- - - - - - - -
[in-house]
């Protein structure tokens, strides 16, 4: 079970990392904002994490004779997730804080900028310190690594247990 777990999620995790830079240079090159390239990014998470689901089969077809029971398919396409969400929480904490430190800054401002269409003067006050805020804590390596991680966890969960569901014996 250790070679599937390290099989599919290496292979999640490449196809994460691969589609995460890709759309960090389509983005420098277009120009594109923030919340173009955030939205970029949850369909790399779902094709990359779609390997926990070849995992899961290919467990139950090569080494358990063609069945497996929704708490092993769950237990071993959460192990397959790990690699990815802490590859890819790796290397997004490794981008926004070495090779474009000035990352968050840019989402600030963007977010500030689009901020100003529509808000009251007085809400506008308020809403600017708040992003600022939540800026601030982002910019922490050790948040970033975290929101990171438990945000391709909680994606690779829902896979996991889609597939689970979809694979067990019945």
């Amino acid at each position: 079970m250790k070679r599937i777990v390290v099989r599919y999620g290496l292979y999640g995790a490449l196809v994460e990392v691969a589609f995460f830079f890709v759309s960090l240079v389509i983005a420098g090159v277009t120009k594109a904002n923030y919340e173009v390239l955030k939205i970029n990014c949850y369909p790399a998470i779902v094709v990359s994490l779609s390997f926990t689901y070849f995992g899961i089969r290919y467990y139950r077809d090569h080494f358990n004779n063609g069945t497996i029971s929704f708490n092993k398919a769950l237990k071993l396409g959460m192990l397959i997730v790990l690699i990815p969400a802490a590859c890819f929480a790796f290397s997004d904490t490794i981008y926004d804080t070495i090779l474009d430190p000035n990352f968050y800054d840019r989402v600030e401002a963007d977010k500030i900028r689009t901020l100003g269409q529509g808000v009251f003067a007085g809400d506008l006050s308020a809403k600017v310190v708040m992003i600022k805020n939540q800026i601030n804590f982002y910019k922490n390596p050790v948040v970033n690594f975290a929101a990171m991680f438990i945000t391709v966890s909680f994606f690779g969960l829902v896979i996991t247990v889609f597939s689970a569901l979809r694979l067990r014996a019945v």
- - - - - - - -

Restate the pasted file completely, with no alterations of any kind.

[in-house]
């Protein structure tokens, strides 16, 4: 079970990392904002994490004779997730804080900028310190690594247990 777990999620995790830079240079090159390239990014998470689901089969077809029971398919396409969400929480904490430190800054401002269409003067006050805020804590390596991680966890969960569901014996 250790070679599937390290099989599919290496292979999640490449196809994460691969589609995460890709759309960090389509983005420098277009120009594109923030919340173009955030939205970029949850369909790399779902094709990359779609390997926990070849995992899961290919467990139950090569080494358990063609069945497996929704708490092993769950237990071993959460192990397959790990690699990815802490590859890819790796290397997004490794981008926004070495090779474009000035990352968050840019989402600030963007977010500030689009901020100003529509808000009251007085809400506008308020809403600017708040992003600022939540800026601030982002910019922490050790948040970033975290929101990171438990945000391709909680994606690779829902896979996991889609597939689970979809694979067990019945």
């Amino acid at each position: 079970m250790k070679r599937i777990v390290v099989r599919y999620g290496l292979y999640g995790a490449l196809v994460e990392v691969a589609f995460f830079f890709v759309s960090l240079v389509i983005a420098g090159v277009t120009k594109a904002n923030y919340e173009v390239l955030k939205i970029n990014c949850y369909p790399a998470i779902v094709v990359s994490l779609s390997f926990t689901y070849f995992g899961i089969r290919y467990y139950r077809d090569h080494f358990n004779n063609g069945t497996i029971s929704f708490n092993k398919a769950l237990k071993l396409g959460m192990l397959i997730v790990l690699i990815p969400a802490a590859c890819f929480a790796f290397s997004d904490t490794i981008y926004d804080t070495i090779l474009d430190p000035n990352f968050y800054d840019r989402v600030e401002a963007d977010k500030i900028r689009t901020l100003g269409q529509g808000v009251f003067a007085g809400d506008l006050s308020a809403k600017v310190v708040m992003i600022k805020n939540q800026i601030n804590f982002y910019k922490n390596p050790v948040v970033n690594f975290a929101a990171m991680f438990i945000t391709v966890s909680f994606f690779g969960l829902v896979i996991t247990v889609f597939s689970a569901l979809r694979l067990r014996a019945v």